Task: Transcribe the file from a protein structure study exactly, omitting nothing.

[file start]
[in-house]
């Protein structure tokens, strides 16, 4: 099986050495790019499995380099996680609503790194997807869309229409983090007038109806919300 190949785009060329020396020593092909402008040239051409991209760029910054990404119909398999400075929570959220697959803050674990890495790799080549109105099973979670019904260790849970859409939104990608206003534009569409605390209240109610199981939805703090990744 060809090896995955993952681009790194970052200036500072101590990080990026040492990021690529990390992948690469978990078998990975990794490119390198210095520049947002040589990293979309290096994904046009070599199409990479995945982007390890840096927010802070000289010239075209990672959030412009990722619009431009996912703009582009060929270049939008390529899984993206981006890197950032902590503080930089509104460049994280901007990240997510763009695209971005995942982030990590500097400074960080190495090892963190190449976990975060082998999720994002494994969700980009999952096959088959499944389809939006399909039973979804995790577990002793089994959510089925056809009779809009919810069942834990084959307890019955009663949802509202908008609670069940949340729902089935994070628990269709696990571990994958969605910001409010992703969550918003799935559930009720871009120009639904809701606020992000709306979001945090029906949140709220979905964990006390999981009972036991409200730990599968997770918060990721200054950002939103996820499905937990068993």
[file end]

[in-house]
């Protein structure tokens, strides 16, 4: 099986050495790019499995380099996680609503790194997807869309229409983090007038109806919300 190949785009060329020396020593092909402008040239051409991209760029910054990404119909398999400075929570959220697959803050674990890495790799080549109105099973979670019904260790849970859409939104990608206003534009569409605390209240109610199981939805703090990744 060809090896995955993952681009790194970052200036500072101590990080990026040492990021690529990390992948690469978990078998990975990794490119390198210095520049947002040589990293979309290096994904046009070599199409990479995945982007390890840096927010802070000289010239075209990672959030412009990722619009431009996912703009582009060929270049939008390529899984993206981006890197950032902590503080930089509104460049994280901007990240997510763009695209971005995942982030990590500097400074960080190495090892963190190449976990975060082998999720994002494994969700980009999952096959088959499944389809939006399909039973979804995790577990002793089994959510089925056809009779809009919810069942834990084959307890019955009663949802509202908008609670069940949340729902089935994070628990269709696990571990994958969605910001409010992703969550918003799935559930009720871009120009639904809701606020992000709306979001945090029906949140709220979905964990006390999981009972036991409200730990599968997770918060990721200054950002939103996820499905937990068993």